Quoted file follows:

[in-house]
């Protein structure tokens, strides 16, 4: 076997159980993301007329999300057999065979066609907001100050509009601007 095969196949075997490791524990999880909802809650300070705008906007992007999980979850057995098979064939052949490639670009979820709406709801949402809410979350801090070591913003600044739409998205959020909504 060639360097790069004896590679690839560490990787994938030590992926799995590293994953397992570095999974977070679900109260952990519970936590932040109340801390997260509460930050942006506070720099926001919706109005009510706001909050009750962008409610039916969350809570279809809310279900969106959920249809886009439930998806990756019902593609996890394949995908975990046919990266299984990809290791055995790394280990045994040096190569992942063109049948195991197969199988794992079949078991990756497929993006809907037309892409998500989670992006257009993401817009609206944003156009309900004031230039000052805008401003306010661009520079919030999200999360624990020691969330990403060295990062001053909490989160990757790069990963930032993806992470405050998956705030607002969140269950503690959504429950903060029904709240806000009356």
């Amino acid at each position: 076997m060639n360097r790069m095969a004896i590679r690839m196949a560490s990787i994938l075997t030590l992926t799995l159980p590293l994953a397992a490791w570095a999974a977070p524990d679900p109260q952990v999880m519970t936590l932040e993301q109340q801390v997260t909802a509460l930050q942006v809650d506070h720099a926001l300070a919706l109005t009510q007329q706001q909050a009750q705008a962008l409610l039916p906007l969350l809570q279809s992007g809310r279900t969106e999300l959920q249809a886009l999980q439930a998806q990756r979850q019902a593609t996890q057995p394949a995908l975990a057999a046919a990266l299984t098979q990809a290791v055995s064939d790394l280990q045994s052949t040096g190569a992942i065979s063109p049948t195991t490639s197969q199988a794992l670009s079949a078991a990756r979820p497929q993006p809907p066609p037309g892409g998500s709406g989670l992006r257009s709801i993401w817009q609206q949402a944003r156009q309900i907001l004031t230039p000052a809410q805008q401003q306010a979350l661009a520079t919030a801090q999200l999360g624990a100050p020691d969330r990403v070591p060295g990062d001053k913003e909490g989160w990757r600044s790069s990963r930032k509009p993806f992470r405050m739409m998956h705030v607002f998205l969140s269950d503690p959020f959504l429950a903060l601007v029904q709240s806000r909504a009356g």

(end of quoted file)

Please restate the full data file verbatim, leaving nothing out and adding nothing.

[in-house]
């Protein structure tokens, strides 16, 4: 076997159980993301007329999300057999065979066609907001100050509009601007 095969196949075997490791524990999880909802809650300070705008906007992007999980979850057995098979064939052949490639670009979820709406709801949402809410979350801090070591913003600044739409998205959020909504 060639360097790069004896590679690839560490990787994938030590992926799995590293994953397992570095999974977070679900109260952990519970936590932040109340801390997260509460930050942006506070720099926001919706109005009510706001909050009750962008409610039916969350809570279809809310279900969106959920249809886009439930998806990756019902593609996890394949995908975990046919990266299984990809290791055995790394280990045994040096190569992942063109049948195991197969199988794992079949078991990756497929993006809907037309892409998500989670992006257009993401817009609206944003156009309900004031230039000052805008401003306010661009520079919030999200999360624990020691969330990403060295990062001053909490989160990757790069990963930032993806992470405050998956705030607002969140269950503690959504429950903060029904709240806000009356």
């Amino acid at each position: 076997m060639n360097r790069m095969a004896i590679r690839m196949a560490s990787i994938l075997t030590l992926t799995l159980p590293l994953a397992a490791w570095a999974a977070p524990d679900p109260q952990v999880m519970t936590l932040e993301q109340q801390v997260t909802a509460l930050q942006v809650d506070h720099a926001l300070a919706l109005t009510q007329q706001q909050a009750q705008a962008l409610l039916p906007l969350l809570q279809s992007g809310r279900t969106e999300l959920q249809a886009l999980q439930a998806q990756r979850q019902a593609t996890q057995p394949a995908l975990a057999a046919a990266l299984t098979q990809a290791v055995s064939d790394l280990q045994s052949t040096g190569a992942i065979s063109p049948t195991t490639s197969q199988a794992l670009s079949a078991a990756r979820p497929q993006p809907p066609p037309g892409g998500s709406g989670l992006r257009s709801i993401w817009q609206q949402a944003r156009q309900i907001l004031t230039p000052a809410q805008q401003q306010a979350l661009a520079t919030a801090q999200l999360g624990a100050p020691d969330r990403v070591p060295g990062d001053k913003e909490g989160w990757r600044s790069s990963r930032k509009p993806f992470r405050m739409m998956h705030v607002f998205l969140s269950d503690p959020f959504l429950a903060l601007v029904q709240s806000r909504a009356g």